> Chris Menzel:
> "Its only when we ground the semantics of the data in the behaviour of
> the application/organization that we have any hope of success, and then
> only after a long and painful process of testing."
> Sean Baker
> The point being that the terms of the definition need to be linked to
> real behaviour, and not to an interpretation of a model, since the
> objective of the exchange is always to get the organizations to work
> together, not to get the computers to agree that they could work
> together because they have compatible models.
While I agree philosophically with Sean, the practical reality reflects
Chris viewpoint. As a human, I think that it should be possible to speak of
one reality, as a computer scientist and engineers I see that it is not
possible - and in my oppinion never will be possible - to reflect one
reality in our systems, as all system are based on different
The problem is that our ambiguities start with our view of reality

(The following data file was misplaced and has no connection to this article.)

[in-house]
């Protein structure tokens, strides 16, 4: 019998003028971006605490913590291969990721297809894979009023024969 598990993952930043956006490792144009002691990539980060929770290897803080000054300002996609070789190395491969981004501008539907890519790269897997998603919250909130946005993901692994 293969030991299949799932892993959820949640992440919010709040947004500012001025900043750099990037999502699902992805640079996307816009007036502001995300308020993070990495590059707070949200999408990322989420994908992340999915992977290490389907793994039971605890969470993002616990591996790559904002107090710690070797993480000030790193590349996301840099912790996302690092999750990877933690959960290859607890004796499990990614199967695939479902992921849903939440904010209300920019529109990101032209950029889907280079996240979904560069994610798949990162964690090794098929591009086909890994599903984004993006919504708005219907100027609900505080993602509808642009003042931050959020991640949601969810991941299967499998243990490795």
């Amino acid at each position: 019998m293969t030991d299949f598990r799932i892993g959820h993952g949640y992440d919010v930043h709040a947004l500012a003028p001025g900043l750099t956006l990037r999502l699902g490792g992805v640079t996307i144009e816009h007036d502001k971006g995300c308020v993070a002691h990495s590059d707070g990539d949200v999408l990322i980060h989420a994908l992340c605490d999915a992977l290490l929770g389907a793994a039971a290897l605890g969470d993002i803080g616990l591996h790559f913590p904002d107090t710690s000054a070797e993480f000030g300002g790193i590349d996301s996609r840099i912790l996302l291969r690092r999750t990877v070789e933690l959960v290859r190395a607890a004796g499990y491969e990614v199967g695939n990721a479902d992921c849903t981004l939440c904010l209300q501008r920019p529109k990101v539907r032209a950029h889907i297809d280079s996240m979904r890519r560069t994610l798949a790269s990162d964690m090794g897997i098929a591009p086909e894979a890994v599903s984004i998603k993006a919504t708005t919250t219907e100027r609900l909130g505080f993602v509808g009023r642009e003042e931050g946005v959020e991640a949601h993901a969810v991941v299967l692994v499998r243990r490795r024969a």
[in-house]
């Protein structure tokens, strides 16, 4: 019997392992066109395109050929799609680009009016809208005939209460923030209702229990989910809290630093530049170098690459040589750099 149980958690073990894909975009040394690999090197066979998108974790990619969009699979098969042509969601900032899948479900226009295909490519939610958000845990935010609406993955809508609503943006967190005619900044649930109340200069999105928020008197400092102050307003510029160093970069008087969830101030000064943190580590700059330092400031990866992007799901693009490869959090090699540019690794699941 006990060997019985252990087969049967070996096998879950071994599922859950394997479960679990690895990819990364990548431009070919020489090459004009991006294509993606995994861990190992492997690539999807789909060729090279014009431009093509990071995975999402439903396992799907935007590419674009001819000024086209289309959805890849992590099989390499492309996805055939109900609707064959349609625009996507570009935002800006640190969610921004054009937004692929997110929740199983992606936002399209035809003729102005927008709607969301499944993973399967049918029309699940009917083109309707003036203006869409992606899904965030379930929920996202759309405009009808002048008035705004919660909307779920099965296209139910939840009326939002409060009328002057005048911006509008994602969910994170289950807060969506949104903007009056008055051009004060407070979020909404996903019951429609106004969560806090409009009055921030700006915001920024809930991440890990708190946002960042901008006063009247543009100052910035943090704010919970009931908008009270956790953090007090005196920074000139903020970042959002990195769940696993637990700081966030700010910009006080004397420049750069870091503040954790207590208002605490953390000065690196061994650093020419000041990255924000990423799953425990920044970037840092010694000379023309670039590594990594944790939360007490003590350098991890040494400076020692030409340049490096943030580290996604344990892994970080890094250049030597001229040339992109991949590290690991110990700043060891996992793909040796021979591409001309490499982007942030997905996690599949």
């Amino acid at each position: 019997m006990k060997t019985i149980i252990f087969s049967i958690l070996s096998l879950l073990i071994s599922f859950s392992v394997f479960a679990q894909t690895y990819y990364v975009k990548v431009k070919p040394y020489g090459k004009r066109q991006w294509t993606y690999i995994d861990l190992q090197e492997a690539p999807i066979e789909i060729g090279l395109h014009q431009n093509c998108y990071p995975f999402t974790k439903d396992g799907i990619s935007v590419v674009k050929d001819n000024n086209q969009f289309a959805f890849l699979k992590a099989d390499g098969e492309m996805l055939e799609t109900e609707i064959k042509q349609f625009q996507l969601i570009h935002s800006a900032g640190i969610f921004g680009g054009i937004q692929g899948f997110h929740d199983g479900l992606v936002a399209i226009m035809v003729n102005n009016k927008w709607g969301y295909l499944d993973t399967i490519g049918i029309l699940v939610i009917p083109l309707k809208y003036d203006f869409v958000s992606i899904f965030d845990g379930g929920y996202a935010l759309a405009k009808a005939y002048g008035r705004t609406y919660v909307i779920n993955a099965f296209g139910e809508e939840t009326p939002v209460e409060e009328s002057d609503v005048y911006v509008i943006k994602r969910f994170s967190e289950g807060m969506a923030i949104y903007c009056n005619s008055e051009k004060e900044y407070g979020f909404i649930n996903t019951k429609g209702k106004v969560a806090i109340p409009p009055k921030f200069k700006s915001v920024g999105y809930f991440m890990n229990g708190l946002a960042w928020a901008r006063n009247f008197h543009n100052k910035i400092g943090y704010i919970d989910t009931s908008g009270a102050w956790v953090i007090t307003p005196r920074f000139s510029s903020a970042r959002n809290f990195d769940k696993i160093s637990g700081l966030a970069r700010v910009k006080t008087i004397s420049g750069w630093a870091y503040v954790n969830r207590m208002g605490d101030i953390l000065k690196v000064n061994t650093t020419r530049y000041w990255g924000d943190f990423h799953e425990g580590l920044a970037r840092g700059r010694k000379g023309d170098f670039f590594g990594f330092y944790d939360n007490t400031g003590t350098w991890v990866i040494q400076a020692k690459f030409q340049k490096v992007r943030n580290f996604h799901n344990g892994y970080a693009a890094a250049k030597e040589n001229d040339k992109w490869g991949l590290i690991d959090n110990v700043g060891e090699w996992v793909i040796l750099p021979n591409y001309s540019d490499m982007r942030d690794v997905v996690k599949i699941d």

(assuming there is really only one reality). In the moment we start to
perceive it, we already use a conceptualization of this reality. This
concepts do not reflect all aspects of reality, but only the necessary ones
to deal with the perception in the light of the task currently conducted or
the status the observer is in. If we use machines (or software in general)
to deal with this, we need a formal specification of this
conceptualization. If this formal specification concisely and unambiguously
defines concepts such that anyone interested in the specified domain can
consistently understand the concept’s meaning and its suitable use, we
normally call it an ontology.
In machines, the concepts used to formally specify the perception of
reality can differ in structure, scope, and resolution. This is already
hard enough for the static case, but if we broaden the view to the dynamic
case, they may differ in the information that is grouped together to make
sense (such as input parameters needed to start a process; these group of
parameters define a business object needed for the process, and the same
information can be used in different business objects, all with a different
context). In addition, even the same processes triggered by the same
business object can lead to different status changes in different machines.
This is the tested behavior of applications.
The problem is: two contradicting conceptualization can both be right ...
and that is the challenge to be solved by composable solutions.
Andreas Tolk, Ph.D.
Old Dominion University (06)
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